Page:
Infectious Disease Research

Virology

Dr. X.J. Meng
Research by Dr. X.J. Meng, University Distinguished Professor, includes the development of vaccines against emerging and zoonotic viral diseases, including Hepatitis E.

Our largest research program is focused on the study of viruses. Scientists on our Blacksburg and College Park campuses are studying a variety of viruses, including hepatitis E (human, swine, and avian), porcine circovirus (PCV), porcine reproductive and respiratory syndrome virus (PRRSV), rotavirus, and Newcastle Disease virus (NDV).

Funded by the NIH, USDA, Gates Foundation, and industry partners, projects involve investigation of virus structure and function, disease pathogenesis, host defense responses and development of control strategies. The latter employs a number of innovative approaches, such as effects of probiotics on rotavirus immunity, development of recombinant DNA and virus-like particle vaccines, evaluation of mucosal adjuvants and novel delivery systems to enhance the efficacy of mucosal vaccines using a gnotobiotic pig model, and use of NDV as a vehicle for delivery of viral antigens in development of human vaccines.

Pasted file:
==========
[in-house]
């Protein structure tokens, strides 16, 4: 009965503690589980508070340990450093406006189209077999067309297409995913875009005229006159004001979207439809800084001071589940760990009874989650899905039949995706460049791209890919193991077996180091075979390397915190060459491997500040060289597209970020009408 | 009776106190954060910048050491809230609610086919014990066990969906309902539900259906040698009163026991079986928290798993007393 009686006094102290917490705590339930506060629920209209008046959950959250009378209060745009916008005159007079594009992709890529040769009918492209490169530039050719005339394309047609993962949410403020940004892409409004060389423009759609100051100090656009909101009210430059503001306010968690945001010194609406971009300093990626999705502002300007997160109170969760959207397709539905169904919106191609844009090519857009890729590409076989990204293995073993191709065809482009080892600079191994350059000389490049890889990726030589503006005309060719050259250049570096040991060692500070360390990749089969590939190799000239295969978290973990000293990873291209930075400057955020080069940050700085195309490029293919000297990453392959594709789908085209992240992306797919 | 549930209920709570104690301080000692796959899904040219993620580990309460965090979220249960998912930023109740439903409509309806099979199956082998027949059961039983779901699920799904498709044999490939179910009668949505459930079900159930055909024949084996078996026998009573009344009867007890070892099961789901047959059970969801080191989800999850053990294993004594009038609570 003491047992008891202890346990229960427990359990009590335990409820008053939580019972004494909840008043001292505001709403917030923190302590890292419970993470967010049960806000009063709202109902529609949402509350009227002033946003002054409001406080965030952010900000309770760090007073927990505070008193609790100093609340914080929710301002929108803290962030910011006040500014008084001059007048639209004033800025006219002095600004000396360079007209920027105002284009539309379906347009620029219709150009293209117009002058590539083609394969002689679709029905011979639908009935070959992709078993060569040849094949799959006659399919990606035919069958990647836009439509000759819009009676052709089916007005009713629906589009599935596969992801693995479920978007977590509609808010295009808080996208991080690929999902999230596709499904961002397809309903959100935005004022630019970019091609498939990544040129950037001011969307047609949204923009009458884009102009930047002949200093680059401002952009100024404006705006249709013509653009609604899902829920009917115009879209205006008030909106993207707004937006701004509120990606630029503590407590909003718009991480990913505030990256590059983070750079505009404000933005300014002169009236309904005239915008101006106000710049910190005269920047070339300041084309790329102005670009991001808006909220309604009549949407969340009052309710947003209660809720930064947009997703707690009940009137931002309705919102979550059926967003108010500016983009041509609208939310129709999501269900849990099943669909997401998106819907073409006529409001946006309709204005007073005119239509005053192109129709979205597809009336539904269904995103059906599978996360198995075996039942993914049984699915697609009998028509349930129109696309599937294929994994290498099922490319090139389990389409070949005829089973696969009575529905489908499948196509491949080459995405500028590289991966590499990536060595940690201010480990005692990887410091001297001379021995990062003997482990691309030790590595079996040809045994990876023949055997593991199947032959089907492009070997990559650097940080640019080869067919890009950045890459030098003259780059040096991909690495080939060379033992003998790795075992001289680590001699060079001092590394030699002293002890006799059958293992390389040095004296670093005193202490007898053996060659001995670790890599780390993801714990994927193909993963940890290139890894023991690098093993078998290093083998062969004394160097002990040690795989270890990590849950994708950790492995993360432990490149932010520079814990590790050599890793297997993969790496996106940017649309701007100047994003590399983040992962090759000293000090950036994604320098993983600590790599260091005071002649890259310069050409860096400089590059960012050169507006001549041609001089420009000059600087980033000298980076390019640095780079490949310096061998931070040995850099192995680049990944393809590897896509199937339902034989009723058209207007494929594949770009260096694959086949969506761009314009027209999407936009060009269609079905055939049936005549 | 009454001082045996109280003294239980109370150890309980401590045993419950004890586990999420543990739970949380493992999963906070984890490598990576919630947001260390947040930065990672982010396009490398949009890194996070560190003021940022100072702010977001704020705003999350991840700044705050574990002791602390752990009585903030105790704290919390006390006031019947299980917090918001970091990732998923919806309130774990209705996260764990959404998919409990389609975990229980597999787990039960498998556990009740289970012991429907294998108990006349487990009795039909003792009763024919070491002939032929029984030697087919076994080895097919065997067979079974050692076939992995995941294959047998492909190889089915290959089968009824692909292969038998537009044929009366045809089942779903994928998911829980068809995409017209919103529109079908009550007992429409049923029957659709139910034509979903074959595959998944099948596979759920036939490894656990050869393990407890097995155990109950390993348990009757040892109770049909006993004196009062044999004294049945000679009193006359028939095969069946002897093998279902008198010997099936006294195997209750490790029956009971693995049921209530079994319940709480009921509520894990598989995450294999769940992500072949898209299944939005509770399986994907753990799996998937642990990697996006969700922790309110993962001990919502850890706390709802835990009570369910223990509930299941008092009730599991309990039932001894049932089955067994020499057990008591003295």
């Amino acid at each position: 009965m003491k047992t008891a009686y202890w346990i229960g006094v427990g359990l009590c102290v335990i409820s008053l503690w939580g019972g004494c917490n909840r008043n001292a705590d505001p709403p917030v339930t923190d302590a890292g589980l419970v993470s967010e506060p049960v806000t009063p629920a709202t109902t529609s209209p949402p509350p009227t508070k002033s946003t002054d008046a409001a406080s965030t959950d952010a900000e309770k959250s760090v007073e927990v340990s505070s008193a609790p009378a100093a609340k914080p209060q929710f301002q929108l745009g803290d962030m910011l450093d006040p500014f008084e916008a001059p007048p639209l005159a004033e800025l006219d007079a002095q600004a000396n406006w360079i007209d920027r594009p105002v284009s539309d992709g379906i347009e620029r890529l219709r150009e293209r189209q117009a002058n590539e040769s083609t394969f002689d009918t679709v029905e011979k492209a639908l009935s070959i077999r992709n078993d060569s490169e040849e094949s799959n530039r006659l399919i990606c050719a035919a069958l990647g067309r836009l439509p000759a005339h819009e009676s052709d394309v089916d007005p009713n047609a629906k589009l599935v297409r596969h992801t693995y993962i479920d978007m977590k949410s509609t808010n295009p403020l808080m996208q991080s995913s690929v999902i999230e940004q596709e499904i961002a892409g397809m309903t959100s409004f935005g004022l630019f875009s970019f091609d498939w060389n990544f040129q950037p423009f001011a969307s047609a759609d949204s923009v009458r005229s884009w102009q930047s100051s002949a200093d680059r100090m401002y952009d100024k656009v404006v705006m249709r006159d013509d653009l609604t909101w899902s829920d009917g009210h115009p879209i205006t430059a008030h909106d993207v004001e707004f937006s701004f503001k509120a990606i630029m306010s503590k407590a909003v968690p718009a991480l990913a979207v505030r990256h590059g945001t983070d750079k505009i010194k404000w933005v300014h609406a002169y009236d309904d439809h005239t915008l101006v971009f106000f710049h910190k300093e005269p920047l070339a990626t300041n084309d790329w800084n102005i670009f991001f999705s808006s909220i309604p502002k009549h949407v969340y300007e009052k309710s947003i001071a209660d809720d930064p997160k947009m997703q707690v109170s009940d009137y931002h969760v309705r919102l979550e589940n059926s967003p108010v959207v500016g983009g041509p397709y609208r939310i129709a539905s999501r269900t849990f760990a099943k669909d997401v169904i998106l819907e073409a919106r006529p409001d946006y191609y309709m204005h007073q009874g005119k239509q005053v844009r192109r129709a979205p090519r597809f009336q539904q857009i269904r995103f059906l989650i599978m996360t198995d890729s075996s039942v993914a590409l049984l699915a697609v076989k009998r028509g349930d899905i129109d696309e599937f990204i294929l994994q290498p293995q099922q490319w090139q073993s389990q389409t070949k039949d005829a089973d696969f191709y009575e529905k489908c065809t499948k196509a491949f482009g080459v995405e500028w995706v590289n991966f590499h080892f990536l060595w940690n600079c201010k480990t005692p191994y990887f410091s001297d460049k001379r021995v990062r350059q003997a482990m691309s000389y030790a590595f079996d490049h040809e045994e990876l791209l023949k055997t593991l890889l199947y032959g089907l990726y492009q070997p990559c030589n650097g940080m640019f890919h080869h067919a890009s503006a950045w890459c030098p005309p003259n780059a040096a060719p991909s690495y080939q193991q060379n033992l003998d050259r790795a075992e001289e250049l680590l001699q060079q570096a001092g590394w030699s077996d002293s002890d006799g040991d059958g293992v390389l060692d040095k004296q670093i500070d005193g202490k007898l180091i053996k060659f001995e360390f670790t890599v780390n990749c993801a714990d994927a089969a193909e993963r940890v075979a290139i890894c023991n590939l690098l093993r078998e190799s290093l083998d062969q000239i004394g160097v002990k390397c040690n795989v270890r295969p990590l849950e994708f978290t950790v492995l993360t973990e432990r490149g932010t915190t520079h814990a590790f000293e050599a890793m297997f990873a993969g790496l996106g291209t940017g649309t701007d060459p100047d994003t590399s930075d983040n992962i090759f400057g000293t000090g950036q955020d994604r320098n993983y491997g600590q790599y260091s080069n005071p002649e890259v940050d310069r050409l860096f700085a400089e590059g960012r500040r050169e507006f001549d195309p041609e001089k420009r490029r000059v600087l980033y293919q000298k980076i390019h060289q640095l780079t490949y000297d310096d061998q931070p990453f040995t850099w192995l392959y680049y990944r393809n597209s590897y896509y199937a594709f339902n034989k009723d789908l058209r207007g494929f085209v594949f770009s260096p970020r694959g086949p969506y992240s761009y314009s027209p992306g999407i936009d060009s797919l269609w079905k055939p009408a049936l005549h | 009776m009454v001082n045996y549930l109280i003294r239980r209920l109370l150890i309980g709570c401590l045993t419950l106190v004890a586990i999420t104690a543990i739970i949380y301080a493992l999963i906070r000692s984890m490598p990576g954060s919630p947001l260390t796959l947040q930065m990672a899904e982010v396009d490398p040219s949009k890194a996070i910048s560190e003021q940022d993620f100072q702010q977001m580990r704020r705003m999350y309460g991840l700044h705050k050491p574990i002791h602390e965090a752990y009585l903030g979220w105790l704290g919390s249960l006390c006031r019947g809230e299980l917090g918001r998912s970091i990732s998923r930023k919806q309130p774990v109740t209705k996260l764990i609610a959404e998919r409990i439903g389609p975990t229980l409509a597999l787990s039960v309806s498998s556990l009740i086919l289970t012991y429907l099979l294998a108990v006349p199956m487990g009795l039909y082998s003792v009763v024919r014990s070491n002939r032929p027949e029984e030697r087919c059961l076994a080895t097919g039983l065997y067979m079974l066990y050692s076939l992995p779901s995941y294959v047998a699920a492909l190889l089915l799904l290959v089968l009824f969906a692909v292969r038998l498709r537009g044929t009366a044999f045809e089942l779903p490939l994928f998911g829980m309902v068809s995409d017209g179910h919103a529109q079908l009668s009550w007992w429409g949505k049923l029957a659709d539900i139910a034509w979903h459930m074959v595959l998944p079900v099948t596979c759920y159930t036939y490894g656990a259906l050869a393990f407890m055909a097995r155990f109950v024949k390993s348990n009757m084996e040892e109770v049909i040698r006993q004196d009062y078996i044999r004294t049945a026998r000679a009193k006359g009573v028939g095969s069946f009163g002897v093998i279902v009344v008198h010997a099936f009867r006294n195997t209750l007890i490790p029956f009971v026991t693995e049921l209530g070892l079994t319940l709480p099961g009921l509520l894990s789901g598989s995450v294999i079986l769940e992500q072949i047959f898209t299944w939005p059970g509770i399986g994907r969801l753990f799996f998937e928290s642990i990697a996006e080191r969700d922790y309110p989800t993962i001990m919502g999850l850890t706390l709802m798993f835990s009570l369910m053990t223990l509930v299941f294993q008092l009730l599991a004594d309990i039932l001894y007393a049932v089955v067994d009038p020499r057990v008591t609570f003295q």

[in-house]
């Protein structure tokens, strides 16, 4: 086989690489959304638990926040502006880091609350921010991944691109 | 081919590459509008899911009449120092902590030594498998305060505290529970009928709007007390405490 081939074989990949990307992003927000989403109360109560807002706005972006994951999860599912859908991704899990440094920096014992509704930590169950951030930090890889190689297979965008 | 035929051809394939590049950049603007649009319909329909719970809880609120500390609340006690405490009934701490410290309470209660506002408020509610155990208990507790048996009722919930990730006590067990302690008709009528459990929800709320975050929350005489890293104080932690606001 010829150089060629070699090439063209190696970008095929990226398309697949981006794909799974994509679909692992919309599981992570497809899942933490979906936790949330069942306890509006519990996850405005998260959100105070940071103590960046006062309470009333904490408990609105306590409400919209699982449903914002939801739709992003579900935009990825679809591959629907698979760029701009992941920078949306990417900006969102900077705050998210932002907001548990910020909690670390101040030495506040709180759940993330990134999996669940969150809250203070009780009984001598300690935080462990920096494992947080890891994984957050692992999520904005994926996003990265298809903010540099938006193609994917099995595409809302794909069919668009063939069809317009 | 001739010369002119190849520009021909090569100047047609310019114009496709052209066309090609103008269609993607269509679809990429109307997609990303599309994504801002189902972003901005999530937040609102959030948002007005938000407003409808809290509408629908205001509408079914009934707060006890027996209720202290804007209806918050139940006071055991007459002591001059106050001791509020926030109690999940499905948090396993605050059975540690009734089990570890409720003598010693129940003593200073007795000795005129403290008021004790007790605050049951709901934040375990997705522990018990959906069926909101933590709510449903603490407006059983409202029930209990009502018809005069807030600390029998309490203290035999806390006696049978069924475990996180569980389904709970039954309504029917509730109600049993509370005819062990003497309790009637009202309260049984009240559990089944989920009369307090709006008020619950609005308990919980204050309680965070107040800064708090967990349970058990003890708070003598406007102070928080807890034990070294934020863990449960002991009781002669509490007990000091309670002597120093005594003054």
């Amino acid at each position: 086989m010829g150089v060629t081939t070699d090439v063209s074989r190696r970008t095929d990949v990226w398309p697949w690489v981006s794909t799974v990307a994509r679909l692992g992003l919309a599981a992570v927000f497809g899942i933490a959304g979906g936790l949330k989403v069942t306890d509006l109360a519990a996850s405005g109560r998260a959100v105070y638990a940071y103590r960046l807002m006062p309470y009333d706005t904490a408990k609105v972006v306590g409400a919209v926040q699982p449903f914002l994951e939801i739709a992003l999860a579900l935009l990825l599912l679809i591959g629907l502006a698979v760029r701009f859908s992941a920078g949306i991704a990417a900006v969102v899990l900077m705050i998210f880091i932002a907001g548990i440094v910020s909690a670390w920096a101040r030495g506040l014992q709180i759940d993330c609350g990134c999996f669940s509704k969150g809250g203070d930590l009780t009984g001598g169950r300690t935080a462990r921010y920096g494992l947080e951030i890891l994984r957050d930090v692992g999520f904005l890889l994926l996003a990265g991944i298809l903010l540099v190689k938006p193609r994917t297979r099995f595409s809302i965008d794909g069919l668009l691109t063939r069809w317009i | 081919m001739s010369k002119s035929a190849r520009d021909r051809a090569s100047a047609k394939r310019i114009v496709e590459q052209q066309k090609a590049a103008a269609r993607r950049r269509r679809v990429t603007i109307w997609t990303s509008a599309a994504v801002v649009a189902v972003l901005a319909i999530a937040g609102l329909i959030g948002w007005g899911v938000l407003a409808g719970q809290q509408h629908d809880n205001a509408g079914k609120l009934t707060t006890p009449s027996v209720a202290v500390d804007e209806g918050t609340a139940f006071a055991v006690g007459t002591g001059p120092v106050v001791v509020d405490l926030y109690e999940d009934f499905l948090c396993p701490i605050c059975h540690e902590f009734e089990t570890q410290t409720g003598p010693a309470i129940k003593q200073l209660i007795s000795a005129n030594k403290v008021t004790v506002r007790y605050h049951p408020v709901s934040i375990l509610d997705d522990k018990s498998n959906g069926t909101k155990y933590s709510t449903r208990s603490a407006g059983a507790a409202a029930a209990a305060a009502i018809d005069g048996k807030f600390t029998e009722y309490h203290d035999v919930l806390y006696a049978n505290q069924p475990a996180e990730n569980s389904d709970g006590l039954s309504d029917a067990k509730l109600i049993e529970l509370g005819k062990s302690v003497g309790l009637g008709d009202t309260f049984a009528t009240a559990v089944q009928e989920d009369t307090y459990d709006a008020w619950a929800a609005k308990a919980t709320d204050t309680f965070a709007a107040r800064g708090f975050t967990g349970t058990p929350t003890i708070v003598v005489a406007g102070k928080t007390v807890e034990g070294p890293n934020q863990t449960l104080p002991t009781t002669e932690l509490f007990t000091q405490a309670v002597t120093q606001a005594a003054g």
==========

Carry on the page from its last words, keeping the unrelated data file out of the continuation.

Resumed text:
Bacteriology

Dr. Nammalwar Sriranganathan
Research by Dr. Nammalwar Sriranganathan, professor of bacteriology, targets infectious diseases, such as brucellosis, tuberculosis, and salmonellosis.